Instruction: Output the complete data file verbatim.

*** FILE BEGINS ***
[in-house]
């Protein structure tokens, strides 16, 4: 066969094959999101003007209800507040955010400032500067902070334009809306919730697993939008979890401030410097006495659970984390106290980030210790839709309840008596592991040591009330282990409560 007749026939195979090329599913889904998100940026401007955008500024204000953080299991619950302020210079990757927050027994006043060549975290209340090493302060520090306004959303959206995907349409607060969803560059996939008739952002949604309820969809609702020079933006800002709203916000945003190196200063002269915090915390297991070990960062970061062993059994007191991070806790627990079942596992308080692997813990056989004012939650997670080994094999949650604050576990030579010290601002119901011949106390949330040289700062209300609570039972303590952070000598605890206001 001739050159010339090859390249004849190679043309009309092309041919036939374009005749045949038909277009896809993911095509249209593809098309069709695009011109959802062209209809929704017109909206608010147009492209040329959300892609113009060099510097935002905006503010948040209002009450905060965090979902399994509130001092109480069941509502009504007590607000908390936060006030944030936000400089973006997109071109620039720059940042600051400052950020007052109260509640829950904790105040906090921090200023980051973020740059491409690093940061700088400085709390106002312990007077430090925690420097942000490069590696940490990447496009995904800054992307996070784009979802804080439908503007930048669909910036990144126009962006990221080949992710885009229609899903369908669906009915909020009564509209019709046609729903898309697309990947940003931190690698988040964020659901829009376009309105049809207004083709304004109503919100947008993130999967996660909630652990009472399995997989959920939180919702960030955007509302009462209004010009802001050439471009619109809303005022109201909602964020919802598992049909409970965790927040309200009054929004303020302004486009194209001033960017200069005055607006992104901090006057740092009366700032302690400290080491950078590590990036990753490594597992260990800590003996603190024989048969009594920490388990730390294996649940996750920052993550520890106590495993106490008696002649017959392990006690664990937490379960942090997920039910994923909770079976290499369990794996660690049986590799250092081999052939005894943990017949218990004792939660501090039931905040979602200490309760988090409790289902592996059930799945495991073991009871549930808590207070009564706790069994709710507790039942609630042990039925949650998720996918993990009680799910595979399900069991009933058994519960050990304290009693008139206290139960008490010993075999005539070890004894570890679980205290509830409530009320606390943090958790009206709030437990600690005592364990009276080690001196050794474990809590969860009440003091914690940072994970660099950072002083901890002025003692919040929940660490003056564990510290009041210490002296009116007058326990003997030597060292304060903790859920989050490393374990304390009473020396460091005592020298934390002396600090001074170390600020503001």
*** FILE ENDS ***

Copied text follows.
[in-house]
């Protein structure tokens, strides 16, 4: 066969094959999101003007209800507040955010400032500067902070334009809306919730697993939008979890401030410097006495659970984390106290980030210790839709309840008596592991040591009330282990409560 007749026939195979090329599913889904998100940026401007955008500024204000953080299991619950302020210079990757927050027994006043060549975290209340090493302060520090306004959303959206995907349409607060969803560059996939008739952002949604309820969809609702020079933006800002709203916000945003190196200063002269915090915390297991070990960062970061062993059994007191991070806790627990079942596992308080692997813990056989004012939650997670080994094999949650604050576990030579010290601002119901011949106390949330040289700062209300609570039972303590952070000598605890206001 001739050159010339090859390249004849190679043309009309092309041919036939374009005749045949038909277009896809993911095509249209593809098309069709695009011109959802062209209809929704017109909206608010147009492209040329959300892609113009060099510097935002905006503010948040209002009450905060965090979902399994509130001092109480069941509502009504007590607000908390936060006030944030936000400089973006997109071109620039720059940042600051400052950020007052109260509640829950904790105040906090921090200023980051973020740059491409690093940061700088400085709390106002312990007077430090925690420097942000490069590696940490990447496009995904800054992307996070784009979802804080439908503007930048669909910036990144126009962006990221080949992710885009229609899903369908669906009915909020009564509209019709046609729903898309697309990947940003931190690698988040964020659901829009376009309105049809207004083709304004109503919100947008993130999967996660909630652990009472399995997989959920939180919702960030955007509302009462209004010009802001050439471009619109809303005022109201909602964020919802598992049909409970965790927040309200009054929004303020302004486009194209001033960017200069005055607006992104901090006057740092009366700032302690400290080491950078590590990036990753490594597992260990800590003996603190024989048969009594920490388990730390294996649940996750920052993550520890106590495993106490008696002649017959392990006690664990937490379960942090997920039910994923909770079976290499369990794996660690049986590799250092081999052939005894943990017949218990004792939660501090039931905040979602200490309760988090409790289902592996059930799945495991073991009871549930808590207070009564706790069994709710507790039942609630042990039925949650998720996918993990009680799910595979399900069991009933058994519960050990304290009693008139206290139960008490010993075999005539070890004894570890679980205290509830409530009320606390943090958790009206709030437990600690005592364990009276080690001196050794474990809590969860009440003091914690940072994970660099950072002083901890002025003692919040929940660490003056564990510290009041210490002296009116007058326990003997030597060292304060903790859920989050490393374990304390009473020396460091005592020298934390002396600090001074170390600020503001």